- Solid Fuel Carbon Tax is payable by a taxable person who makes a first supply of solid fuel in the State;

- every supplier who intends to make a first supply of solid fuel in the State must register with Revenue for the purposes of the tax;

- liability to Solid Fuel Carbon Tax does not arise on the physical presence of the goods in the territory of the State, but on supply in the State by the taxable person who is obliged to make a return and pay the tax one month after the two-month accounting period;

- a supplier based outside of the State who brings solid fuel into the State for sale direct to the public, must register for SFCT with Revenue;

- the tax is not payable by private individuals travelling to the North to collect solid fuel for their personal consumption, provided the private individual accompanies the fuel back into the State;

- persons extracting peat in this State for their own use and not for supply are not liable to SFCT tax and are not required to register with Revenue.

The Solid Fuel Carbon Tax is applied using Revenue’s standard model of self assessment with liable taxpayers subject to the possibility of Revenue audit of Solid Fuel Carbon tax returns.  It is important to note that European Union Single Market constraints preclude the use of any cross-border movement controls in the administration of this tax.  Under EU law, the tax cannot give rise to trade restrictions or intra-EU formalities.  While Revenue has no authority to stop vehicles and physically inspect loads of solid fuel, such authority would not be relevant from the point of view of enforcing Solid Fuel Carbon Tax, given that liability does not arise on the physical presence of the goods in the territory of the State.  Liability arises on the first supply of the solid fuel in the State by the taxable person who is obliged to make a return and pay the tax one month after expiry of the two – month accounting period.  This means that collection of the tax is heavily reliant on the regulatory regime for sales of certain solid fuels operated by the Department of Communications, Climate Action and Environment and enforced by local authorities.  I understand that there is ongoing contact between Revenue and the Department of Communications, Climate Action and Environment in relation to this area.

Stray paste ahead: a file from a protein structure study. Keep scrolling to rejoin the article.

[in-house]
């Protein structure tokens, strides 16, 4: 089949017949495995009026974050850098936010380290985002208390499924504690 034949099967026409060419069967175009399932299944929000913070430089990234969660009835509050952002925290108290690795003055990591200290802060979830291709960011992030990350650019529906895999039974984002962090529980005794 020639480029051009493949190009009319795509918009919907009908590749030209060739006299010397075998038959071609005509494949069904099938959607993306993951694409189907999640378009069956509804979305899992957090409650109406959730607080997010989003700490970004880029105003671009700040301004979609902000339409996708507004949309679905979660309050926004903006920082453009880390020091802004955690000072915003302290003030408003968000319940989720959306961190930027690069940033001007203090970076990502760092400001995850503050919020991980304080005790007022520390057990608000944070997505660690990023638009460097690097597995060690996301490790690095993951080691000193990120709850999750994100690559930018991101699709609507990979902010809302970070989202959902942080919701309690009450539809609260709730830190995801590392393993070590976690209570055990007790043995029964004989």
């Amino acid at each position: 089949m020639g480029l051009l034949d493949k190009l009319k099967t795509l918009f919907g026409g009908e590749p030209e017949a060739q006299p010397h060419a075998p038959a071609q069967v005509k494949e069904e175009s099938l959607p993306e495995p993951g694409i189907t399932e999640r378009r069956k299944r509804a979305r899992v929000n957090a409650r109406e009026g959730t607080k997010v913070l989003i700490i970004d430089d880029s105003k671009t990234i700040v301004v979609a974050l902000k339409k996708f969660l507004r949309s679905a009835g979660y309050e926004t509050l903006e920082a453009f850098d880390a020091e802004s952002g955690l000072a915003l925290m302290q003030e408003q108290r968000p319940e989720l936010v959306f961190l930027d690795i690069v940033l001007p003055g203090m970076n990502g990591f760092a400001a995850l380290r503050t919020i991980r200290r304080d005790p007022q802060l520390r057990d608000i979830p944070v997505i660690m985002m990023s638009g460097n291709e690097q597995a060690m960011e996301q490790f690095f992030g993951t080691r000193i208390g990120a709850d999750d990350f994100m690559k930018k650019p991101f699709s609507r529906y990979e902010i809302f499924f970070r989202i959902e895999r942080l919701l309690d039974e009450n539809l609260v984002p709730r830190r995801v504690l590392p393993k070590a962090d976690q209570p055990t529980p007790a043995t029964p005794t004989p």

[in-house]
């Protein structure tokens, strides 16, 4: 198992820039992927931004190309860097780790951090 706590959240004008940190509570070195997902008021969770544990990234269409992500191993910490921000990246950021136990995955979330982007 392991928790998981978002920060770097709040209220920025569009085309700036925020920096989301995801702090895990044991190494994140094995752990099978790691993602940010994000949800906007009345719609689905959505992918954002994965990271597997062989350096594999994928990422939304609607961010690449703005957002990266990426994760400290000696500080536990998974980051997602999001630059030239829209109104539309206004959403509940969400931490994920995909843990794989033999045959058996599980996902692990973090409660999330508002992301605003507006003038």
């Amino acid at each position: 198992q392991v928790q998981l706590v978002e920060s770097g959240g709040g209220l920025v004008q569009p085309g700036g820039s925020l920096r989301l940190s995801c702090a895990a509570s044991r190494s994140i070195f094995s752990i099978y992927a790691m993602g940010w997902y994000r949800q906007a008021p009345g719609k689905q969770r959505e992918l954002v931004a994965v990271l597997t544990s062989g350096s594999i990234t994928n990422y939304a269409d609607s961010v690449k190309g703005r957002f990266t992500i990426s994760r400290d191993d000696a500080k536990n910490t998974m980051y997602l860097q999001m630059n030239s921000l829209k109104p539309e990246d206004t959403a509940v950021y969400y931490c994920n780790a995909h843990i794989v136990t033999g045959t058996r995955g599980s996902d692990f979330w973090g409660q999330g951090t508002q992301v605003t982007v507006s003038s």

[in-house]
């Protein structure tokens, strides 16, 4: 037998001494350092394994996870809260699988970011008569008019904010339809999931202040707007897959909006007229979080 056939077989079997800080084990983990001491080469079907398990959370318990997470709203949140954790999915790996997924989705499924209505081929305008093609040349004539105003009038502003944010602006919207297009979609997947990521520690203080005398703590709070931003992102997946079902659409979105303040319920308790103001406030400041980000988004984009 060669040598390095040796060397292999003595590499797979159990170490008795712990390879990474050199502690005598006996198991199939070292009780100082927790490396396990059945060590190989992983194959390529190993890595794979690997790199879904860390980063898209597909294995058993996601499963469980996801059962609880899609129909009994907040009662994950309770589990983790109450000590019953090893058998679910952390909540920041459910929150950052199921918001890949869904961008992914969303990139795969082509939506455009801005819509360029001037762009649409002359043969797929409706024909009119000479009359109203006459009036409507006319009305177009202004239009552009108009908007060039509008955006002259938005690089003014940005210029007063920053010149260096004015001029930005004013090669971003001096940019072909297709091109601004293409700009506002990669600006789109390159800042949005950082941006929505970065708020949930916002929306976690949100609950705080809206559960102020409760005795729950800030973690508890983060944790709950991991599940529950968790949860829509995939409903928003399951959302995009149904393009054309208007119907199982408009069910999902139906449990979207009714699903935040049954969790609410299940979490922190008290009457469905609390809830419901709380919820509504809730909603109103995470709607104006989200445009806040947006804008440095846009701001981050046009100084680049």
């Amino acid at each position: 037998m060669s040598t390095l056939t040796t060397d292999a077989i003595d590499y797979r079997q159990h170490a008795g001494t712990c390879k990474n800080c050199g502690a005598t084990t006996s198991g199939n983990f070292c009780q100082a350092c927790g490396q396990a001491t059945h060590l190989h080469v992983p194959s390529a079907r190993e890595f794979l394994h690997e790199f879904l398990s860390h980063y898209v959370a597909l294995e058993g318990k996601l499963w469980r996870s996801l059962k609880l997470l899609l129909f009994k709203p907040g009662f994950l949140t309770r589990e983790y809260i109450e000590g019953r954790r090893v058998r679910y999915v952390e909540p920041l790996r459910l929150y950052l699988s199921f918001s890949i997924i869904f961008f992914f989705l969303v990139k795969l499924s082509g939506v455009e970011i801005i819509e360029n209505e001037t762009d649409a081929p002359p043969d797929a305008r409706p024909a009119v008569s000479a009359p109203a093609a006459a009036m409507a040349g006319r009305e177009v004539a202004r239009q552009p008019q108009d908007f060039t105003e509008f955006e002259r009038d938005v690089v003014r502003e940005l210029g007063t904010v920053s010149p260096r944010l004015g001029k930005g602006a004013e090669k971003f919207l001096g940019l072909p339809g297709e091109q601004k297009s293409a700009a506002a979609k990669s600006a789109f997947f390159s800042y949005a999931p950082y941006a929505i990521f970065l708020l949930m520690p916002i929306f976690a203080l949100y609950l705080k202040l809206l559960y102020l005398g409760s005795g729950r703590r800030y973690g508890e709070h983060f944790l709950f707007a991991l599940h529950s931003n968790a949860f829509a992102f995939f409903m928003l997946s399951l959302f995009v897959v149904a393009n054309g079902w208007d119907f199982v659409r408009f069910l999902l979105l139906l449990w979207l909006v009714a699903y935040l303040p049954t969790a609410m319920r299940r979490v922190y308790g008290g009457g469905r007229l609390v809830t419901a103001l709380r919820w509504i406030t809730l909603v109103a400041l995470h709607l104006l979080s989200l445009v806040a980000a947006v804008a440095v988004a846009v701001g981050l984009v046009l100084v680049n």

Data is not available on the amount of solid fuel sold between Northern Ireland and this State. 

The serious threat that fiscal fraud poses to legitimate business, to consumers and the Exchequer is recognised and I am advised by Revenue that tackling this criminal activity has been one of its priorities over recent years.  There is extensive formal and informal cooperation in place between Revenue and the UK tax authority, Her Majesty’s Revenue and Customs (HMRC), which is the responsible tax authority in Northern Ireland.  Where appropriate, this also includes An Garda Síochána and the Police Service of Northern Ireland.  The aim of this cooperation is to target the organised crime groups responsible for a large proportion of criminal activity, including activities aimed at combatting fiscal fraud as it relates to a range of excisable products such as mineral oils, tobacco products and alcohol.  The setting up in 2016, within the framework of “A Fresh Start: the Stormont Agreement and Implementation Plan”, of a Joint Agency Task Force, which includes Revenue as well as An Garda Síochána and their Northern Ireland counterparts was a further step in supporting and facilitating such cross border cooperation. 

Mutual Assistance procedures are also in place in both Revenue and HMRC which can support specific compliance interventions (including audits) relating to the tax affairs of any specific person.

I am advised that there has not, to date, been specific consultation between Revenue and HMRC in relation to the carbon tax and VAT aspects of the solid fuel sector.  In this regard it should be noted that there is not, at present, a comparable carbon tax regime in place in Northern Ireland for the sale of solid fuels.

Revenue also works in close cooperation with the relevant authorities in other jurisdictions, the European Anti-Fraud Office, and other international bodies and agencies in the ongoing programmes of action at international level to combat both the illicit fuel and tobacco trades.